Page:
Thursday, October 17, 2013
Buddhism as a blessing ... sort of
But for me, it also stems from an irritation bordering on irascibility when I hear others "counting their blessings" like some grinning Dallas Cowboy cheerleader ... everything is so arm-lock wonderful in their lives and they are bound and determined to strut their stuff and wave their pom-poms in public. The promotion -- egregiously referred to as "sharing" -- does nothing so much as to underscore the fear of whatever it is that is not a blessing.
For all that, it occurred to me today that one of the straight-up blessings of my life has been an encounter with Buddhism. I am not interested in cursing that encounter by publicly anointing it as a "blessing," though lord knows I have tried that in the past. Spiritual tits-and-ass cavorting is not what touches me this morning.
What does touch me is how fortunate I feel to have run into something and subsequently credited it and, for my purposes, it turned out fine. Not that I would lay claim to being a good Buddhist or an experienced one. It turned out fine in one specific way:
Buddhism makes observations and suggestions. That is the beginning and end of it all. Observations and suggestions are only as good as the one doing the observing or following the suggestions. And therein lies the blessing ... which, of course, can feel like a terrible curse. Observations and suggestions are just that -- observations and suggestions.
The sometimes desperate longings of a lifetime -- death, disease, drugs, divorce, delight, to cite some alliterative examples -- might incline anyone to put Buddhism up on a pedestal, to raise temples, hew to important texts, or concoct a religion or persuasion as firm and clear as the words written on Moses' tablets. How nice to have something to look forward to -- something else, something advanced, something as assured in its way as an individual may be unassured in his or hers. It's comforting and cohesive and friendly and loving. Buddhists may claim not to believe in god and yet often, perhaps, find themselves hip-deep in the petition, "be my god." This is, to my mind, the curse masquerading as the blessing.
But the blessing remains unconvinced and unflinching -- here are some observations; here are some suggestions. They are neither better nor worse than the observations and suggestions other aspects of life offer up in any moment of any day. You don't need to be a Buddhist or not-need-to either. You won't get hit on the nose with a rolled up newspaper if you don't adhere any more than you will get a gold star if you do. Observations and suggestions are all around us all the time.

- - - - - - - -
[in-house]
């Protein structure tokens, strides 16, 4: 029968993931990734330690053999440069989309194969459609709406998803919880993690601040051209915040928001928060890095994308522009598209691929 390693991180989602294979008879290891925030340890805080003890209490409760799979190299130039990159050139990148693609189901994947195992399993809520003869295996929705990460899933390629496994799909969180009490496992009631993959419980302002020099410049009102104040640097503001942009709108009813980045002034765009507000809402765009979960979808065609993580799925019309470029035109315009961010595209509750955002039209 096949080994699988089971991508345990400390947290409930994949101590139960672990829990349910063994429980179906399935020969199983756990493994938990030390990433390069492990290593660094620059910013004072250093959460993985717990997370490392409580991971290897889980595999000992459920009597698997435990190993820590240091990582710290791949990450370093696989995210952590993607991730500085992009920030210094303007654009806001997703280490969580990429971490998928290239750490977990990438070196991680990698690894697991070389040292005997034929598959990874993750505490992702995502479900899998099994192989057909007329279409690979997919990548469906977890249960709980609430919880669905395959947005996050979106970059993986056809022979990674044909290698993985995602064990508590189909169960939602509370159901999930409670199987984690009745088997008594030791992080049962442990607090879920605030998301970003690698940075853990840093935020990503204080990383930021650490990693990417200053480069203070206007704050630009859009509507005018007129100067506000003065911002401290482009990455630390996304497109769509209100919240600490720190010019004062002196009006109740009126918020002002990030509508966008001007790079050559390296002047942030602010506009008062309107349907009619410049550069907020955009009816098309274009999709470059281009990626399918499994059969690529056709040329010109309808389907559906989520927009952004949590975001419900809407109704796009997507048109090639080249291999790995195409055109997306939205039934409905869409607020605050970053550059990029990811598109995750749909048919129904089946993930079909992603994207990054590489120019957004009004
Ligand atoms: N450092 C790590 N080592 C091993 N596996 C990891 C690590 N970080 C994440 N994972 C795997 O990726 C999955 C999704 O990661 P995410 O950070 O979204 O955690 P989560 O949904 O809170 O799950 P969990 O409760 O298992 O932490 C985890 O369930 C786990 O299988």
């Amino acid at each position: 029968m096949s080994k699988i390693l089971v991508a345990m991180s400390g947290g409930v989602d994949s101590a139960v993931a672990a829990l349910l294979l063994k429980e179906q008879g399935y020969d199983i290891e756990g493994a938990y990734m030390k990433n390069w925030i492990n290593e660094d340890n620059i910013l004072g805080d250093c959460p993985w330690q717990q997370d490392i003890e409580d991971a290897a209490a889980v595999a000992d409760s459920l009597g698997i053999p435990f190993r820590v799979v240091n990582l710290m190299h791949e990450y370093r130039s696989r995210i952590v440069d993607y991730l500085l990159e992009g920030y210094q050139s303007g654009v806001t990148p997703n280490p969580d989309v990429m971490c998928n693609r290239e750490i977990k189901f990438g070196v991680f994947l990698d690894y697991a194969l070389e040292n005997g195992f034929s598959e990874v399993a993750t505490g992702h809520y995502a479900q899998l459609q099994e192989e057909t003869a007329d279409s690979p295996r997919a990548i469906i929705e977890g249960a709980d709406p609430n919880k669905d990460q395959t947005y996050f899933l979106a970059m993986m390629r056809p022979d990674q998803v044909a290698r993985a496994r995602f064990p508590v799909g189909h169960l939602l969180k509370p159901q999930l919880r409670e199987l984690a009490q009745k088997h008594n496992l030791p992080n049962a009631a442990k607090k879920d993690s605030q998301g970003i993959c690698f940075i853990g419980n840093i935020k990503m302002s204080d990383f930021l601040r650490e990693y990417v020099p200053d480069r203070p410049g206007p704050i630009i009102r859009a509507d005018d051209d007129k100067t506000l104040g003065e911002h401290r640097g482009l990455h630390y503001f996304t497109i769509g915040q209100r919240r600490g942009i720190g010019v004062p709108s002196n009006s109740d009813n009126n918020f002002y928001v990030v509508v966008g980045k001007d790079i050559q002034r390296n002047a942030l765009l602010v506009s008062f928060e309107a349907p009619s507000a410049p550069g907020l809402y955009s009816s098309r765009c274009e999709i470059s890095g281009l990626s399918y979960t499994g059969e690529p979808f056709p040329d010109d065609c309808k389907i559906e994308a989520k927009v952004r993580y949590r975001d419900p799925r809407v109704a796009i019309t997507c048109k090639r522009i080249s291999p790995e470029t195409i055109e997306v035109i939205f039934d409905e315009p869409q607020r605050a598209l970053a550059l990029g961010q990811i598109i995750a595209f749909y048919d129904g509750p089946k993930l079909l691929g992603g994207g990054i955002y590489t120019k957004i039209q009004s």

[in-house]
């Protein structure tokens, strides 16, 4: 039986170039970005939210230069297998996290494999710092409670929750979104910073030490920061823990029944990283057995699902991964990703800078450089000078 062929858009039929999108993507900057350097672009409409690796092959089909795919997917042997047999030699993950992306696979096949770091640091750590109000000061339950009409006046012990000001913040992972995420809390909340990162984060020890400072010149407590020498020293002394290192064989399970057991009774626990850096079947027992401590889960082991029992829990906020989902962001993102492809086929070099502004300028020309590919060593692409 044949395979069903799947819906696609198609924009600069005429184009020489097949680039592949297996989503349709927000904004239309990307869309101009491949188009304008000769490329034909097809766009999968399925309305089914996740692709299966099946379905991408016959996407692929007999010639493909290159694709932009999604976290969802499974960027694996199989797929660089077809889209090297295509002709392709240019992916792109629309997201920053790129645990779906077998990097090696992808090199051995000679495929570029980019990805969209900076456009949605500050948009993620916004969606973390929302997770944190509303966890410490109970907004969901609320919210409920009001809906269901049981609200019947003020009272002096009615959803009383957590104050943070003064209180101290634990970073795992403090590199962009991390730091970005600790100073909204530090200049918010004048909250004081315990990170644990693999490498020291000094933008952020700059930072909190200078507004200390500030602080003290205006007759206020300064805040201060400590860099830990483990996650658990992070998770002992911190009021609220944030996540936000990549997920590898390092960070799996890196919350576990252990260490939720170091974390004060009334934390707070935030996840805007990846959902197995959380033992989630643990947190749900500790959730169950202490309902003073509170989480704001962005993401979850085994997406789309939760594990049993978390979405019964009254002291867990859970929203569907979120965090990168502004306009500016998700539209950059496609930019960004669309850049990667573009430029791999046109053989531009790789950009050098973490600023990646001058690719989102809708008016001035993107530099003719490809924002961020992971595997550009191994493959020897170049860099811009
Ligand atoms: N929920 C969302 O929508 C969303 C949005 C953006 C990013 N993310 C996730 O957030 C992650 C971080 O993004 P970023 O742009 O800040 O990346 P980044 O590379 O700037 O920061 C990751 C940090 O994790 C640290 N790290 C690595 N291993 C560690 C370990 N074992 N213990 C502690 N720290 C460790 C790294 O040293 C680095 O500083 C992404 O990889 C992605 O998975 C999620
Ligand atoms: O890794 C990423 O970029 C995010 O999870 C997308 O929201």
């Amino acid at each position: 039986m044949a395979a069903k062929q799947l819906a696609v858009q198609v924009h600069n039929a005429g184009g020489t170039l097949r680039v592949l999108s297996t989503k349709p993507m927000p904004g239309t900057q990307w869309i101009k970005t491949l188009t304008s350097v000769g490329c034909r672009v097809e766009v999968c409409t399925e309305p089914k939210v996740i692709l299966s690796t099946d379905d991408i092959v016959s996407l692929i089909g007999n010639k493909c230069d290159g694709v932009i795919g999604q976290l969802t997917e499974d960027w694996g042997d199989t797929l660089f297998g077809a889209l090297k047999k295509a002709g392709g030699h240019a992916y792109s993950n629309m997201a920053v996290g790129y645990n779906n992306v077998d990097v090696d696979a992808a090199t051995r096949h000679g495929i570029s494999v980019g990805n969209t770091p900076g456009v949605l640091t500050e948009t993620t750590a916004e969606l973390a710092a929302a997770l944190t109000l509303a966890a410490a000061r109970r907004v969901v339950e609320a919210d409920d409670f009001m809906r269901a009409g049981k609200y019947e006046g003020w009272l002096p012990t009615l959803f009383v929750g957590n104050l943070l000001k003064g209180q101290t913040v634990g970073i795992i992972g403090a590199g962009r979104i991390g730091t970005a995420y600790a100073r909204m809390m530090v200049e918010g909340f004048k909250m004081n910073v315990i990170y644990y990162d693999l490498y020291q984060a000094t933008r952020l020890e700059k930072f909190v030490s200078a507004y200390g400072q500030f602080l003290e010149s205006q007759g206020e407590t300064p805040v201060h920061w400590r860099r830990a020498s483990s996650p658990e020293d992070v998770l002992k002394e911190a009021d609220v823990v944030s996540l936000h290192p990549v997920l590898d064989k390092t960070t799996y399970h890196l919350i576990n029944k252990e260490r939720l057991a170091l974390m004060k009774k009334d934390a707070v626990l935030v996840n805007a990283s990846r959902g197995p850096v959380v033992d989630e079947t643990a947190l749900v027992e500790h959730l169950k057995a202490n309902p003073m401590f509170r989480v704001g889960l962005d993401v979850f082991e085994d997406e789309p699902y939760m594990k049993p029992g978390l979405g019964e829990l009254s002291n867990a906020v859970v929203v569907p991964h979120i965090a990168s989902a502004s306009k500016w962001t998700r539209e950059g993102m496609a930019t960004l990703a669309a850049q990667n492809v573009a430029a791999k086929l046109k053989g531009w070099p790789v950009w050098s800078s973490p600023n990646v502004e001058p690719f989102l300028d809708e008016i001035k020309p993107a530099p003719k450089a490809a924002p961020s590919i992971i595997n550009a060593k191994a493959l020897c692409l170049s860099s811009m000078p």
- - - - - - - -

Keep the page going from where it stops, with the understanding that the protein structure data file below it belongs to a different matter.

In Buddhism, to use an easy-peasy example, there are the Four Noble Truths and the Eightfold Path. The truths observe; the path suggests. Here, as anywhere else, observation and suggestion are only as good as the one observing or the one following the suggestions. There is no other "good." If there were some other "good," I suppose it would be spelled g-o-d and gods are the creators of separation, the very stuff desperate people might seek to heal.
Oh well, I guess I'm flashing my boobs and shaking my pom-poms here. The blessing I find in having encountered Buddhism is the same one I have found in other compelling instructors in my life ... it observes and suggests and whether I choose to follow or implement has nothing to do with something called "Buddhism." It's perfectly neutral, no matter what gear I may find myself in.
In the greasy spoon of day-to-day events, people sit down to breakfast. When the checks come, yours may read "$5.47" where mine is "$6.12." Both of us are full and satisfied -- blessed by a nourishing meal. Maybe "Buddhism" was on the plate. Maybe not. No matter ... the food doesn't mind.
I just feel lucky to have been offered some useful observations and suggestions.
Not that the observations and suggestions care much one way or the other.
OK, I'll go back to waving my botox and pom-poms now.